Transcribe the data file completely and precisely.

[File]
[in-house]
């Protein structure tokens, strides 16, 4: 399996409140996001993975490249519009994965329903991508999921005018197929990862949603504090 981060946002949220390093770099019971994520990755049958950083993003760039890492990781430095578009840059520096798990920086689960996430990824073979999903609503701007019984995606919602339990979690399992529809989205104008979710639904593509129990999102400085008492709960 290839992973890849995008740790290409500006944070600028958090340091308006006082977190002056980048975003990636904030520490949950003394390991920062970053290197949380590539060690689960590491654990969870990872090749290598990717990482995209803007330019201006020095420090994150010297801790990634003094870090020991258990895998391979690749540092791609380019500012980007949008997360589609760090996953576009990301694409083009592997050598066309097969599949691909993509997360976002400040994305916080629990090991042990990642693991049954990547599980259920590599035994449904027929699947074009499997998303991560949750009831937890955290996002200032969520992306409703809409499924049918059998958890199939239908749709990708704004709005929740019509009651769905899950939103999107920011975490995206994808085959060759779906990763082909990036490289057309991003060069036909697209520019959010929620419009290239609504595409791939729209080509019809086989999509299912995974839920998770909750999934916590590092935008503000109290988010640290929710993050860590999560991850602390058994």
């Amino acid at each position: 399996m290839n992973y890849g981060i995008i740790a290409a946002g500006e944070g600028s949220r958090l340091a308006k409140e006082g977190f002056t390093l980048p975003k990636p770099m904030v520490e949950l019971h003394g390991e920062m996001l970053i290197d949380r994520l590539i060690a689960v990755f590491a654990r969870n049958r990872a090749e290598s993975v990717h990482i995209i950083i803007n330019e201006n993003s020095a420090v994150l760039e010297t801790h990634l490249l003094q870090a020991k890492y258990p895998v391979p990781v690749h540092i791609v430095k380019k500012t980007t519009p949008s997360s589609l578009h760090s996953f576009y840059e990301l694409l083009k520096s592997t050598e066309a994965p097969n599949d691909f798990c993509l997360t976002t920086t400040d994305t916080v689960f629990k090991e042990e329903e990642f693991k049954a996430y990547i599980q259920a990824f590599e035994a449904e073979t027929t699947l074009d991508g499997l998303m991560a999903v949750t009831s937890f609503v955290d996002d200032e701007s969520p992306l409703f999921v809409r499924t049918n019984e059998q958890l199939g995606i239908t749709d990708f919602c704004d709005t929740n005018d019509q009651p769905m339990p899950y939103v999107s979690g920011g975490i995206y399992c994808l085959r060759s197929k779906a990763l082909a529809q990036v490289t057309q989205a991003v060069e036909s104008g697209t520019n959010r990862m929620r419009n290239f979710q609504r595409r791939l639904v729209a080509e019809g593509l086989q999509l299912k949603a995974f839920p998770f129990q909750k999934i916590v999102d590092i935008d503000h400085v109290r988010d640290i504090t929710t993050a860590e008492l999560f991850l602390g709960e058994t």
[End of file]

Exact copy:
[in-house]
């Protein structure tokens, strides 16, 4: 399996409140996001993975490249519009994965329903991508999921005018197929990862949603504090 981060946002949220390093770099019971994520990755049958950083993003760039890492990781430095578009840059520096798990920086689960996430990824073979999903609503701007019984995606919602339990979690399992529809989205104008979710639904593509129990999102400085008492709960 290839992973890849995008740790290409500006944070600028958090340091308006006082977190002056980048975003990636904030520490949950003394390991920062970053290197949380590539060690689960590491654990969870990872090749290598990717990482995209803007330019201006020095420090994150010297801790990634003094870090020991258990895998391979690749540092791609380019500012980007949008997360589609760090996953576009990301694409083009592997050598066309097969599949691909993509997360976002400040994305916080629990090991042990990642693991049954990547599980259920590599035994449904027929699947074009499997998303991560949750009831937890955290996002200032969520992306409703809409499924049918059998958890199939239908749709990708704004709005929740019509009651769905899950939103999107920011975490995206994808085959060759779906990763082909990036490289057309991003060069036909697209520019959010929620419009290239609504595409791939729209080509019809086989999509299912995974839920998770909750999934916590590092935008503000109290988010640290929710993050860590999560991850602390058994």
């Amino acid at each position: 399996m290839n992973y890849g981060i995008i740790a290409a946002g500006e944070g600028s949220r958090l340091a308006k409140e006082g977190f002056t390093l980048p975003k990636p770099m904030v520490e949950l019971h003394g390991e920062m996001l970053i290197d949380r994520l590539i060690a689960v990755f590491a654990r969870n049958r990872a090749e290598s993975v990717h990482i995209i950083i803007n330019e201006n993003s020095a420090v994150l760039e010297t801790h990634l490249l003094q870090a020991k890492y258990p895998v391979p990781v690749h540092i791609v430095k380019k500012t980007t519009p949008s997360s589609l578009h760090s996953f576009y840059e990301l694409l083009k520096s592997t050598e066309a994965p097969n599949d691909f798990c993509l997360t976002t920086t400040d994305t916080v689960f629990k090991e042990e329903e990642f693991k049954a996430y990547i599980q259920a990824f590599e035994a449904e073979t027929t699947l074009d991508g499997l998303m991560a999903v949750t009831s937890f609503v955290d996002d200032e701007s969520p992306l409703f999921v809409r499924t049918n019984e059998q958890l199939g995606i239908t749709d990708f919602c704004d709005t929740n005018d019509q009651p769905m339990p899950y939103v999107s979690g920011g975490i995206y399992c994808l085959r060759s197929k779906a990763l082909a529809q990036v490289t057309q989205a991003v060069e036909s104008g697209t520019n959010r990862m929620r419009n290239f979710q609504r595409r791939l639904v729209a080509e019809g593509l086989q999509l299912k949603a995974f839920p998770f129990q909750k999934i916590v999102d590092i935008d503000h400085v109290r988010d640290i504090t929710t993050a860590e008492l999560f991850l602390g709960e058994t």